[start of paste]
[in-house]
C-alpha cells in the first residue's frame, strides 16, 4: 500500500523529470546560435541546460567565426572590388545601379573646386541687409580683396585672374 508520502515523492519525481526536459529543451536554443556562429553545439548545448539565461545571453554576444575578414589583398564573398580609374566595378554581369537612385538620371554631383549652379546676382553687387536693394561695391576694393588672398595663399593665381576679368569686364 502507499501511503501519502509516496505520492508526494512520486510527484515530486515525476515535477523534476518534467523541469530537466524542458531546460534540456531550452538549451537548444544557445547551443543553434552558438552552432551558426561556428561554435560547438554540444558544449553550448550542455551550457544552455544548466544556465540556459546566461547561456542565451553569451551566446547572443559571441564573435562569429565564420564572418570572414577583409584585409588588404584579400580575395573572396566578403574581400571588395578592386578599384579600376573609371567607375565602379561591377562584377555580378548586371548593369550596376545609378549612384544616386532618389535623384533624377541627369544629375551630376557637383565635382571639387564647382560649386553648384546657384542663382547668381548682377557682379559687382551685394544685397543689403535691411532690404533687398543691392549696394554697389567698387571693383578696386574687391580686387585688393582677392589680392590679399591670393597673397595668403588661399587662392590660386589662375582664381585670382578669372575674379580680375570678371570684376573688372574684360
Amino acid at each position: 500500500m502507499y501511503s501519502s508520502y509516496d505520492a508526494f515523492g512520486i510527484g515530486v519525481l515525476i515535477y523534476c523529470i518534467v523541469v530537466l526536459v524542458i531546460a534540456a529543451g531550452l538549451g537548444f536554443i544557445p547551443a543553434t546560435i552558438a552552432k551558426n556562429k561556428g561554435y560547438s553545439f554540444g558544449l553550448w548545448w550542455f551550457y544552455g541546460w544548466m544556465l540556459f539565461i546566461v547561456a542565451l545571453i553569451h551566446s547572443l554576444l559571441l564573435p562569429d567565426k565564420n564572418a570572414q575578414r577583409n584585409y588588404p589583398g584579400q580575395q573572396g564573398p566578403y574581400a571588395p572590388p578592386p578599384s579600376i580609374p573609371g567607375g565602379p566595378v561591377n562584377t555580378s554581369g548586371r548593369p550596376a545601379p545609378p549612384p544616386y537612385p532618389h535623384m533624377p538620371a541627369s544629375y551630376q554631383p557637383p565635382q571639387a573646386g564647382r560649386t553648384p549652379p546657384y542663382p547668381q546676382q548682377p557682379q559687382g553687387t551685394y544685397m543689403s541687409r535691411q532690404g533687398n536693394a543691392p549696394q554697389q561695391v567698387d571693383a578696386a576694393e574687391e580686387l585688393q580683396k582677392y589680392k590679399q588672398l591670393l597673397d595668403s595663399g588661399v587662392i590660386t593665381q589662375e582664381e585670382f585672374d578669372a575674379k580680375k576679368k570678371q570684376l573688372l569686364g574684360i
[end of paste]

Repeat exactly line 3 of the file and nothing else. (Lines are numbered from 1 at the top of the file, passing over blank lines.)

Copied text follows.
Amino acid at each position: 500500500m502507499y501511503s501519502s508520502y509516496d505520492a508526494f515523492g512520486i510527484g515530486v519525481l515525476i515535477y523534476c523529470i518534467v523541469v530537466l526536459v524542458i531546460a534540456a529543451g531550452l538549451g537548444f536554443i544557445p547551443a543553434t546560435i552558438a552552432k551558426n556562429k561556428g561554435y560547438s553545439f554540444g558544449l553550448w548545448w550542455f551550457y544552455g541546460w544548466m544556465l540556459f539565461i546566461v547561456a542565451l545571453i553569451h551566446s547572443l554576444l559571441l564573435p562569429d567565426k565564420n564572418a570572414q575578414r577583409n584585409y588588404p589583398g584579400q580575395q573572396g564573398p566578403y574581400a571588395p572590388p578592386p578599384s579600376i580609374p573609371g567607375g565602379p566595378v561591377n562584377t555580378s554581369g548586371r548593369p550596376a545601379p545609378p549612384p544616386y537612385p532618389h535623384m533624377p538620371a541627369s544629375y551630376q554631383p557637383p565635382q571639387a573646386g564647382r560649386t553648384p549652379p546657384y542663382p547668381q546676382q548682377p557682379q559687382g553687387t551685394y544685397m543689403s541687409r535691411q532690404g533687398n536693394a543691392p549696394q554697389q561695391v567698387d571693383a578696386a576694393e574687391e580686387l585688393q580683396k582677392y589680392k590679399q588672398l591670393l597673397d595668403s595663399g588661399v587662392i590660386t593665381q589662375e582664381e585670382f585672374d578669372a575674379k580680375k576679368k570678371q570684376l573688372l569686364g574684360i